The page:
The end of the weekend mail
Okay, this is gonna do it.
It’s late Saturday afternoon, I’ve got a big wedding celebration to go to (ceremony was in Jamaica a month or so ago, tonight is the party) so it’s time to shut this down.
Plenty of good stuff here to get you through the day, what I miss I’ll catch up with later. Sunday morning is going to be spent lounging, not typing here.
Q: Hi Doug
You wrote an interesting bit on the challenges of getting to know the people who become the subject of your work. Obviously judgment becomes critical to know when someone is being genuine and when they are feeding you a line. I'm sure over the years you have well developed this skill.
However, have you ever been wrong about anyone? Have you judged them to be one way, only to learn something about them later that made you re-evaluate your view?
In a related question, how much do you see people actively trying to protect their private lives? I'm sure lots of athletes give you canned answers because they lack the skills to give you anything meaningful. But, how many give you the party line because they simply want to keep their opinions to themselves and are only speaking to you because it's a league requirement?
A: If I’ve been fooled, it hasn’t been for long but two that I regret a bit are that I thought – originally – that Oliver Miller and Keon Clark were okay guys. They were self-absorbed disingenuous children. But it didn’t take long to figure that out and, frankly, there haven’t been too many “bad” guys in this organization since I’ve been around it. Character counts.
I think I was able to see through some of the questionable characters – Antoine Wright, Jermaine O’Neal – pretty quickly.
And, yes, I am sure that a lot of athletes speak only because they have to and add very little to a story, you try to avoid using them as much as possible.
And, yes, I am sure there is a lot of biting of tongue done by some frustrated players, if you’ve established a trust and a relationship with them, though, you might be able to get some total honesty at some time. That’s hard and doesn’t happen quickly but it does.
I remember Morris Peterson the year Joey Graham, I think it was, started the first six games or so of the season and I knew Mo was ticked. Took a while but he eventually unloaded a bit to me because he knew he could trust me. That was nice.
Q: I quite enjoy your take on other sports as you provide the perspective of a casual fan rather than the hard core person who knows every stat back to the beginning of time.
What would be your favourite things about the games of baseball and football? I am thinking of the game itself rather than the personalities, schedules, specific teams, etc. by way of inspiration for this question, here is one person's view. http://www.baseball-almanac.com/humor7.shtml
A: Truth be told, I’m not much of even a casual football fan, I do enjoy writing about the Argos because it’s a nice change and some good guys but I don’t sit around and watch a lot of games.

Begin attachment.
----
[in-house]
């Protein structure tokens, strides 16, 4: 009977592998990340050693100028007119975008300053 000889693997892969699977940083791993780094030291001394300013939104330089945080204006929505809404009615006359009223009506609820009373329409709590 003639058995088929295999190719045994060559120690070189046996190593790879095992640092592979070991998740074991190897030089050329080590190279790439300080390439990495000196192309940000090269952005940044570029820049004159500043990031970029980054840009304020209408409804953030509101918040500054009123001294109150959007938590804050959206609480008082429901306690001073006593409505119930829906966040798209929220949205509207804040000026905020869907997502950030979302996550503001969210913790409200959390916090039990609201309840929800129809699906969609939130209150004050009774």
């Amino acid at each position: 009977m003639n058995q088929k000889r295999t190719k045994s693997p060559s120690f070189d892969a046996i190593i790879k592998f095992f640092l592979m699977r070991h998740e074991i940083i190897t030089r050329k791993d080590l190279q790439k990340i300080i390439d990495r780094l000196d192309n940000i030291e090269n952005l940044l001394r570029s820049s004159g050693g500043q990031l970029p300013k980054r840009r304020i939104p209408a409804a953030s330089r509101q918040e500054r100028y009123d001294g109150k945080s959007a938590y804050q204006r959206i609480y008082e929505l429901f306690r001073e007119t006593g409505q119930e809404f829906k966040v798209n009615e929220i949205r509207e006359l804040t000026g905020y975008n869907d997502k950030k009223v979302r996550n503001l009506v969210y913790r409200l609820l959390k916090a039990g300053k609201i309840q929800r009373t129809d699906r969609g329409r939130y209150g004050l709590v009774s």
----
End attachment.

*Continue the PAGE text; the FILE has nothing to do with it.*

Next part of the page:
Baseball? I like the timelessness of it, I like it’s leisurely pace, I think a triple to right with a close play at third might be one of the best things in all of sports and I like that the season unfolds over such a long period of time. And if you go to a game, you don’t have to pay rapt attention, you can chat, look around, enjoy a nice day with friends.
Hope you had a restful week. Thanks for indulging us irregulars during your "vacation".
Seems to be a theme running through the blog this past week: from Charles' letter early in the week about baseball and the affect of steroids, the wonderful link you included about the writer (Quick) in Portland leaving his Blazers beat, and then Raffa's letter in Saturday's mail.
I enjoyed your responses on all three topics. Were I to guess, I think some of the disenchantment could be age related. I think part of the "Magic" of sports is for kids. I"ll never forget walking into Jarry Park as a 12 year old for the first time, watching the Expos play the Phillies. I got the same kick years later out of taking my then 12 year old son to Olympic Stadium for a game and watching his sense of awe with everything that he took in that night.
I wonder if that's part of the problem with pro sports? We as fans get stuck in one dimensional (emotional) views of the teams we follow and the athletes that pass through the organizations. One of the reasons I enjoy your writing as much as I do is because I find you challenge your readers to take a more balanced, mature view of it all.
Professional athletes are elite at their craft (even the journeymen)... But they are seldom the hero's our child like images of them want them to be. When we hear of their periodic transgressions or get exposed to examples of their flaws we then judge them to a standard that few of us could survive ourselves.
When I can keep all that in mind (and it was challenging not to be too emotional when the Raptors traded Jose!) then I can enjoy sports from the perspective of appreciating the skill of these amazing athletes. Sports then becomes a great diversion from the pressures of life rather than an extension of them.
Thanks again for what you do.
A: You make a series of increasingly valid points and I think that might be one of the more troubling aspects of where we are headed.
I think kids – impressionable, still-learning kids – are missing out on sports these days for a couple of reasons.
One, they are too distracted by the “other” things like the proliferation of distractions like video games and the interweb and youtube and things that keep them from going to ball games at 12 with their moms or dads. And they – and their moms and dads – are missing out on something special and I think it creates a lack of passion that is somewhat disappointing.